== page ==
Cold foods are not the only culprit. Foods that are too hot or too spicy can also have a harmful effect. Examples of such foods would be fries, coffee, lamb, hot sauce, etc. When you consume an abundance of warm or hot foods, this action is similar to making the water in the pot boil over, making a big mess. Just imagine, you had placed all the ingredients into the pot and stepped away to come back to a messy stove with food stuck all over because some of it got burnt on the way down. And as the water boiled over, it also killed the stove’s fire. Now place what is happening in this scenario and translate it into your body. In this scenario, you now have heart burn, burps, and maybe even sluggishness. Sluggish, again?!? Yes, because the boiled over pot of water killed the fire, the body is struggling to start a new fire with a damp flint. And if you tax the body over and over again in a similar fashion, it will no longer have the strength to clean the mess and build the fire, which can later then result in other health problems (weight gain, body aches, headaches, eczema, and more).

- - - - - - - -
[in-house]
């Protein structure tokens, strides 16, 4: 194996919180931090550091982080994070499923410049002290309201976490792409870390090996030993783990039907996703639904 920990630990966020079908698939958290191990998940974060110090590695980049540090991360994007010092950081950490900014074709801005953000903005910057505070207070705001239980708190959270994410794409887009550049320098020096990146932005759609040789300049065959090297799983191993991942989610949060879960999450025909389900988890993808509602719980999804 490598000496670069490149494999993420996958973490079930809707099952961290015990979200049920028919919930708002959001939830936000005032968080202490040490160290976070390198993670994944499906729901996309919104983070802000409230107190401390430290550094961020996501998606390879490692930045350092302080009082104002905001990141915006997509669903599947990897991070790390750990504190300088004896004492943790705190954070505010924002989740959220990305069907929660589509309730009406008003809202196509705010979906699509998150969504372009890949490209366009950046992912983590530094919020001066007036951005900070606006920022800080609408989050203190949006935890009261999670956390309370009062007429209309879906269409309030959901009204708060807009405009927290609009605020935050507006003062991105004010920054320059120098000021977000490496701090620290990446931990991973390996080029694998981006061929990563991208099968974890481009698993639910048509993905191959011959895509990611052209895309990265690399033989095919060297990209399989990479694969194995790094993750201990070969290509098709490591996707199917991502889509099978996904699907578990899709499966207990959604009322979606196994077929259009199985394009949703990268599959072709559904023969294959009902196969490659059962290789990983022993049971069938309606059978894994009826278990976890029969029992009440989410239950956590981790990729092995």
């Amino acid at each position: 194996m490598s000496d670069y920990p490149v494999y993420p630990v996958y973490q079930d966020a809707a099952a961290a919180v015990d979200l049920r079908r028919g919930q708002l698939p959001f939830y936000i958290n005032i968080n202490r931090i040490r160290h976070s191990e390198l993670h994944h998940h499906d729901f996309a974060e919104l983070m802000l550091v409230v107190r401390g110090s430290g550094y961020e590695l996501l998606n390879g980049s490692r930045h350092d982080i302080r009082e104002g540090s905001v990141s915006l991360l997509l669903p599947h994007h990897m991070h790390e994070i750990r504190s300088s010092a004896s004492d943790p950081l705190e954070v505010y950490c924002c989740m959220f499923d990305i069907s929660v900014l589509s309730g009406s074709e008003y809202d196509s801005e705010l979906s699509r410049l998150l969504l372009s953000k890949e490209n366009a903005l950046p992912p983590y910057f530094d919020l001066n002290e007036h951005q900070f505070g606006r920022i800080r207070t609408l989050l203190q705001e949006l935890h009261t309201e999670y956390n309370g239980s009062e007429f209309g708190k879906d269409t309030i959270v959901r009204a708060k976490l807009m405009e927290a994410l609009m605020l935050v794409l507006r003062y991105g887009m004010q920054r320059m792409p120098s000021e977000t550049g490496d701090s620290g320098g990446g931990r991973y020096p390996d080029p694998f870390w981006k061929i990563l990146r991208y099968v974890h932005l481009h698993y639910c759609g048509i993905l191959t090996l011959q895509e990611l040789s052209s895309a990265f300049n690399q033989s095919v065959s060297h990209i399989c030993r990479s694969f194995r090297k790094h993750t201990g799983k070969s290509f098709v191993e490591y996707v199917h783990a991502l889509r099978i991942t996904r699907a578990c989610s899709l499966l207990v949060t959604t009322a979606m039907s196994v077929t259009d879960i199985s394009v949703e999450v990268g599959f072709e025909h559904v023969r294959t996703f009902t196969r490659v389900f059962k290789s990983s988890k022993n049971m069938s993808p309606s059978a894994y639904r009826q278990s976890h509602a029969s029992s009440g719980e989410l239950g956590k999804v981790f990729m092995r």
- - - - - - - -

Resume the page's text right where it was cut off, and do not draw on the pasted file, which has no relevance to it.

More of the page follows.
Sometimes, the digestion may be poor due to other things rather than a diet consisting of bad foods. It could be genetic. You may have been born with a small fire to begin with (hypothyroidism possibly). Or you may not be eating enough to produce the fire (poor appetite, anorexia nervosa). Or you may be stressing your body out so much that you drain it from being able to do anything, let alone digest.

Since we have gone over what can make digestion go wrong, you’re asking, “What do I do?”